connection, acquaintance, associate, liaison, friend
2.3 [count noun] A person who has associated with a patient with a contagious disease (and so may carry the infection): all efforts are made to persuade possible contacts of patients with either disease to attend for investigation
More example sentences
  • Brooks and colleagues also found variability in the number of latent infections among contacts of 21 patients with TB.
  • Identification of contacts of patients with infectious TB and treatment of those at risk with an effective drug regimen.
  • No healthcare workers in the clinic or close contacts of the patients became infected.
3 [count noun] A connection for the passage of an electric current from one thing to another, or a part or device by which such a connection is made: the sliding contact of the potentiometer
More example sentences
  • Method and apparatus for preparing and metallizing high aspect ratio silicon semiconductor device contacts to reduce the resistivity thereof
  • Grounding contacts are disposed adjacent the ball contacts, where the grounding contacts are electrically connected to the ground plane.
  • The conductive contact will electrically connect with the diffused region through the landing pad.


Pronunciation: /ˈkɒntakt/
Pronunciation: /kənˈtakt/
[with object]
1Communicate with (someone), typically in order to give or receive information: anyone with any information should contact Darlington police
More example sentences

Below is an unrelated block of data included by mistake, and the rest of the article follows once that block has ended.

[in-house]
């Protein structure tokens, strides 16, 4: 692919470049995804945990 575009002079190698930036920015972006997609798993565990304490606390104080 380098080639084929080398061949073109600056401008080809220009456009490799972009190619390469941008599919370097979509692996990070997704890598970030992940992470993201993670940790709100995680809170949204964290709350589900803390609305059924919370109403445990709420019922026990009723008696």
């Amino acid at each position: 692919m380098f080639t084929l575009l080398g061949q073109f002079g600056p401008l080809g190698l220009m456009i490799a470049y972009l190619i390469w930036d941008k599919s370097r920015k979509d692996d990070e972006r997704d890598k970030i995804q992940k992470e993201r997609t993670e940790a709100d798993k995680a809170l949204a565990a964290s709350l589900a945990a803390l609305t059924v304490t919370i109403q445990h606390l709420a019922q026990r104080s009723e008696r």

• For more information you can contact any committee member or the phone numbers below.
  • The closing date for payment of the same is March 31st and for further information contact any member of the executive.
  • For further information please contact any committee member or look in local press.
get in touch with, communicate with, make contact with, approach, reach, notify, be in communication with;
phone, call, ring up, speak to, talk to, write to;
British  get on to
informal get hold of, drop a line to
2Touch: I winced as my blister contacted the floor
More example sentences
  • Force your toe to contact the floor just as it is passing your right foot.
  • When you contact the floor, immediately sit up into the next rep and toss the ball back to your partner.
  • Whenever possible, if you can touch and maintain that contact then go for it.



Pronunciation: /ˈkɒntaktəb(ə)l/
Pronunciation: /kənˈtaktəb(ə)l/
Example sentences
  • They have highly trained and extremely competent medical personnel and are easily contactable and readily available 24 hours a day.
  • Colm was equipped with a bleeper which meant that, if at any time a double lung became available, he would be immediately contactable.
  • Depending on what spyware my parents have installed on their computer this time I may or may not be posting or contactable until Tuesday.


Early 17th century: from Latin contactus, from contact- 'touched, grasped, bordered on', from the verb contingere, from con- 'together with' + tangere 'to touch'.

  • Contact and contagion (Late Middle English) both go back to Latin contingere ‘touched’ formed from con- ‘with’ and tangere ‘touch’. Contaminate (Late Middle English) is related.

For editors and proofreaders

Line breaks: con|tact